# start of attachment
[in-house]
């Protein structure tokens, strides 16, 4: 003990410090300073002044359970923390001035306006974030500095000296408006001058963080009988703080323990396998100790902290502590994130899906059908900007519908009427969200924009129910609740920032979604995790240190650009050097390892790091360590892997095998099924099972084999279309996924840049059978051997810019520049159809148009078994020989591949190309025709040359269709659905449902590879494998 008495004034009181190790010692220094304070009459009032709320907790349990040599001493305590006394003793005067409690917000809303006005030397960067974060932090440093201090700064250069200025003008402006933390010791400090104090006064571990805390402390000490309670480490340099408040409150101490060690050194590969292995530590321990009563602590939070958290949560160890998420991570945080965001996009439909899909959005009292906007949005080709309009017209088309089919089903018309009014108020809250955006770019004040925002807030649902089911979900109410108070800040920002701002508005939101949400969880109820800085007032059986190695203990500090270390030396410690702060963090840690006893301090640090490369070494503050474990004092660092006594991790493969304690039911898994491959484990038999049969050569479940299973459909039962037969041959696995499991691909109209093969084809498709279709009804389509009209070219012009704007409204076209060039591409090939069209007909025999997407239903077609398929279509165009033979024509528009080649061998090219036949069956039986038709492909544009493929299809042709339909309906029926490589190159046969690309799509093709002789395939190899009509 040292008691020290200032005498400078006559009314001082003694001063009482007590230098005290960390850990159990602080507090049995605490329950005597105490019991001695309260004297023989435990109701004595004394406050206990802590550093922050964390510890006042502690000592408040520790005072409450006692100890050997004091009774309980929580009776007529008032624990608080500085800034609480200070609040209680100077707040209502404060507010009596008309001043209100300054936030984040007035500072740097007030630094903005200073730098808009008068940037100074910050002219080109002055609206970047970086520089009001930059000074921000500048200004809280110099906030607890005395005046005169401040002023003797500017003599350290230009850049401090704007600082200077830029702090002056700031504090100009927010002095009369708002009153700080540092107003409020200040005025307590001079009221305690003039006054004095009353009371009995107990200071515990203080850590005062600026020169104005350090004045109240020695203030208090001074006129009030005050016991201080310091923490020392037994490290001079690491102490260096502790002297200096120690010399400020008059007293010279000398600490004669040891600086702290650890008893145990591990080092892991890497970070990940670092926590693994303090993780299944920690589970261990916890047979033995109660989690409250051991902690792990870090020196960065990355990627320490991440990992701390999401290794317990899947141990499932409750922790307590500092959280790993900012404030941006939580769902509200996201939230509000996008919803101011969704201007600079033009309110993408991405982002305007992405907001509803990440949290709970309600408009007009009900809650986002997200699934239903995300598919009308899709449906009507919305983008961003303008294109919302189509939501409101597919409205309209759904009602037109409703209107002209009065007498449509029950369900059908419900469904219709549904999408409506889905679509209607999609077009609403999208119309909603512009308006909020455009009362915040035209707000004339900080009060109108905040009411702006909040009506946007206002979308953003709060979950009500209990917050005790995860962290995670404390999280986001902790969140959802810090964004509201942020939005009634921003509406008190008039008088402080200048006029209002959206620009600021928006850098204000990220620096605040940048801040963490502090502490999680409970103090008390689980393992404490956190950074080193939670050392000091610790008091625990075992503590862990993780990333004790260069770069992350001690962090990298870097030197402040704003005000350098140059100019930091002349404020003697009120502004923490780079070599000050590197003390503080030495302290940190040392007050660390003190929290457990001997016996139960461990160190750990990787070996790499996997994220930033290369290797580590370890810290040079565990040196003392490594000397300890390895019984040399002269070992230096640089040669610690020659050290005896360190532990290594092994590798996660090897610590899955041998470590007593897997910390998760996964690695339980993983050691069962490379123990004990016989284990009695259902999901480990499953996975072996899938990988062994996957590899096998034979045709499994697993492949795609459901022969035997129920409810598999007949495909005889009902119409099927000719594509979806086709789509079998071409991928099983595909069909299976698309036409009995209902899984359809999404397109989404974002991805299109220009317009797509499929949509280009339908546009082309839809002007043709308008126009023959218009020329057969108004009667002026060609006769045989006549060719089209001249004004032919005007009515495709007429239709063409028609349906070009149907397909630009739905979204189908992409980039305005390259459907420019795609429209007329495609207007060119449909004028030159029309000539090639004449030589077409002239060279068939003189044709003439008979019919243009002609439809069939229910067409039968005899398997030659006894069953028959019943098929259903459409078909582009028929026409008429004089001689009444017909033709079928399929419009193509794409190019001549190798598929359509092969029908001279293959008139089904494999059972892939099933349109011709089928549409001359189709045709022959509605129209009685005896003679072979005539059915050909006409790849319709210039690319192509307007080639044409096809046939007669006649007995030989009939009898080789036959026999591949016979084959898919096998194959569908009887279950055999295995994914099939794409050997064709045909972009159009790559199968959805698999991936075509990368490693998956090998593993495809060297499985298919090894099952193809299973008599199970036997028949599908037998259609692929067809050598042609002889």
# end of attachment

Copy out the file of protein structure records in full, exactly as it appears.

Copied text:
[in-house]
């Protein structure tokens, strides 16, 4: 003990410090300073002044359970923390001035306006974030500095000296408006001058963080009988703080323990396998100790902290502590994130899906059908900007519908009427969200924009129910609740920032979604995790240190650009050097390892790091360590892997095998099924099972084999279309996924840049059978051997810019520049159809148009078994020989591949190309025709040359269709659905449902590879494998 008495004034009181190790010692220094304070009459009032709320907790349990040599001493305590006394003793005067409690917000809303006005030397960067974060932090440093201090700064250069200025003008402006933390010791400090104090006064571990805390402390000490309670480490340099408040409150101490060690050194590969292995530590321990009563602590939070958290949560160890998420991570945080965001996009439909899909959005009292906007949005080709309009017209088309089919089903018309009014108020809250955006770019004040925002807030649902089911979900109410108070800040920002701002508005939101949400969880109820800085007032059986190695203990500090270390030396410690702060963090840690006893301090640090490369070494503050474990004092660092006594991790493969304690039911898994491959484990038999049969050569479940299973459909039962037969041959696995499991691909109209093969084809498709279709009804389509009209070219012009704007409204076209060039591409090939069209007909025999997407239903077609398929279509165009033979024509528009080649061998090219036949069956039986038709492909544009493929299809042709339909309906029926490589190159046969690309799509093709002789395939190899009509 040292008691020290200032005498400078006559009314001082003694001063009482007590230098005290960390850990159990602080507090049995605490329950005597105490019991001695309260004297023989435990109701004595004394406050206990802590550093922050964390510890006042502690000592408040520790005072409450006692100890050997004091009774309980929580009776007529008032624990608080500085800034609480200070609040209680100077707040209502404060507010009596008309001043209100300054936030984040007035500072740097007030630094903005200073730098808009008068940037100074910050002219080109002055609206970047970086520089009001930059000074921000500048200004809280110099906030607890005395005046005169401040002023003797500017003599350290230009850049401090704007600082200077830029702090002056700031504090100009927010002095009369708002009153700080540092107003409020200040005025307590001079009221305690003039006054004095009353009371009995107990200071515990203080850590005062600026020169104005350090004045109240020695203030208090001074006129009030005050016991201080310091923490020392037994490290001079690491102490260096502790002297200096120690010399400020008059007293010279000398600490004669040891600086702290650890008893145990591990080092892991890497970070990940670092926590693994303090993780299944920690589970261990916890047979033995109660989690409250051991902690792990870090020196960065990355990627320490991440990992701390999401290794317990899947141990499932409750922790307590500092959280790993900012404030941006939580769902509200996201939230509000996008919803101011969704201007600079033009309110993408991405982002305007992405907001509803990440949290709970309600408009007009009900809650986002997200699934239903995300598919009308899709449906009507919305983008961003303008294109919302189509939501409101597919409205309209759904009602037109409703209107002209009065007498449509029950369900059908419900469904219709549904999408409506889905679509209607999609077009609403999208119309909603512009308006909020455009009362915040035209707000004339900080009060109108905040009411702006909040009506946007206002979308953003709060979950009500209990917050005790995860962290995670404390999280986001902790969140959802810090964004509201942020939005009634921003509406008190008039008088402080200048006029209002959206620009600021928006850098204000990220620096605040940048801040963490502090502490999680409970103090008390689980393992404490956190950074080193939670050392000091610790008091625990075992503590862990993780990333004790260069770069992350001690962090990298870097030197402040704003005000350098140059100019930091002349404020003697009120502004923490780079070599000050590197003390503080030495302290940190040392007050660390003190929290457990001997016996139960461990160190750990990787070996790499996997994220930033290369290797580590370890810290040079565990040196003392490594000397300890390895019984040399002269070992230096640089040669610690020659050290005896360190532990290594092994590798996660090897610590899955041998470590007593897997910390998760996964690695339980993983050691069962490379123990004990016989284990009695259902999901480990499953996975072996899938990988062994996957590899096998034979045709499994697993492949795609459901022969035997129920409810598999007949495909005889009902119409099927000719594509979806086709789509079998071409991928099983595909069909299976698309036409009995209902899984359809999404397109989404974002991805299109220009317009797509499929949509280009339908546009082309839809002007043709308008126009023959218009020329057969108004009667002026060609006769045989006549060719089209001249004004032919005007009515495709007429239709063409028609349906070009149907397909630009739905979204189908992409980039305005390259459907420019795609429209007329495609207007060119449909004028030159029309000539090639004449030589077409002239060279068939003189044709003439008979019919243009002609439809069939229910067409039968005899398997030659006894069953028959019943098929259903459409078909582009028929026409008429004089001689009444017909033709079928399929419009193509794409190019001549190798598929359509092969029908001279293959008139089904494999059972892939099933349109011709089928549409001359189709045709022959509605129209009685005896003679072979005539059915050909006409790849319709210039690319192509307007080639044409096809046939007669006649007995030989009939009898080789036959026999591949016979084959898919096998194959569908009887279950055999295995994914099939794409050997064709045909972009159009790559199968959805698999991936075509990368490693998956090998593993495809060297499985298919090894099952193809299973008599199970036997028949599908037998259609692929067809050598042609002889």